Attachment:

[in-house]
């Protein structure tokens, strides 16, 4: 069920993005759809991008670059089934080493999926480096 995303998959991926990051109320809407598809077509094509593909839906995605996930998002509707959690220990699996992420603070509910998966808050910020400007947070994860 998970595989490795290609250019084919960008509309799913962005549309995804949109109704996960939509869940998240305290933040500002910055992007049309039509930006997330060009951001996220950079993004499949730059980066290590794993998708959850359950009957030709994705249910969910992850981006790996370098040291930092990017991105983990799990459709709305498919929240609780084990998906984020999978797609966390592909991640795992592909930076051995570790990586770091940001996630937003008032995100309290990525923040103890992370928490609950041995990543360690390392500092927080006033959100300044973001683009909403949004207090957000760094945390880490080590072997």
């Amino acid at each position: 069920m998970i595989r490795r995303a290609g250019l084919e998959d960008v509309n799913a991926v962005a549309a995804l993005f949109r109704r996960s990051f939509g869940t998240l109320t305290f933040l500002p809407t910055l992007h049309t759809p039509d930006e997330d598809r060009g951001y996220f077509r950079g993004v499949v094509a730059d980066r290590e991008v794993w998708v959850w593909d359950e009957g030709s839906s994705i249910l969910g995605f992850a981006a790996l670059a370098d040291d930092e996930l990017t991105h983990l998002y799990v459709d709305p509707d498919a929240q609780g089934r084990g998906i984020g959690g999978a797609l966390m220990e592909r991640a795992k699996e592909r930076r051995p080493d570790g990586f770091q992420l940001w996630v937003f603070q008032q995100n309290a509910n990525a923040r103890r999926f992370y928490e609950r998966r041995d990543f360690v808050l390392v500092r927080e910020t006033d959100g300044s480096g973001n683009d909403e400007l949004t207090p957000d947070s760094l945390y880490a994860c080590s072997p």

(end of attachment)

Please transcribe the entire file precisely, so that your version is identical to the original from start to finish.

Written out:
[in-house]
């Protein structure tokens, strides 16, 4: 069920993005759809991008670059089934080493999926480096 995303998959991926990051109320809407598809077509094509593909839906995605996930998002509707959690220990699996992420603070509910998966808050910020400007947070994860 998970595989490795290609250019084919960008509309799913962005549309995804949109109704996960939509869940998240305290933040500002910055992007049309039509930006997330060009951001996220950079993004499949730059980066290590794993998708959850359950009957030709994705249910969910992850981006790996370098040291930092990017991105983990799990459709709305498919929240609780084990998906984020999978797609966390592909991640795992592909930076051995570790990586770091940001996630937003008032995100309290990525923040103890992370928490609950041995990543360690390392500092927080006033959100300044973001683009909403949004207090957000760094945390880490080590072997």
């Amino acid at each position: 069920m998970i595989r490795r995303a290609g250019l084919e998959d960008v509309n799913a991926v962005a549309a995804l993005f949109r109704r996960s990051f939509g869940t998240l109320t305290f933040l500002p809407t910055l992007h049309t759809p039509d930006e997330d598809r060009g951001y996220f077509r950079g993004v499949v094509a730059d980066r290590e991008v794993w998708v959850w593909d359950e009957g030709s839906s994705i249910l969910g995605f992850a981006a790996l670059a370098d040291d930092e996930l990017t991105h983990l998002y799990v459709d709305p509707d498919a929240q609780g089934r084990g998906i984020g959690g999978a797609l966390m220990e592909r991640a795992k699996e592909r930076r051995p080493d570790g990586f770091q992420l940001w996630v937003f603070q008032q995100n309290a509910n990525a923040r103890r999926f992370y928490e609950r998966r041995d990543f360690v808050l390392v500092r927080e910020t006033d959100g300044s480096g973001n683009d909403e400007l949004t207090p957000d947070s760094l945390y880490a994860c080590s072997p």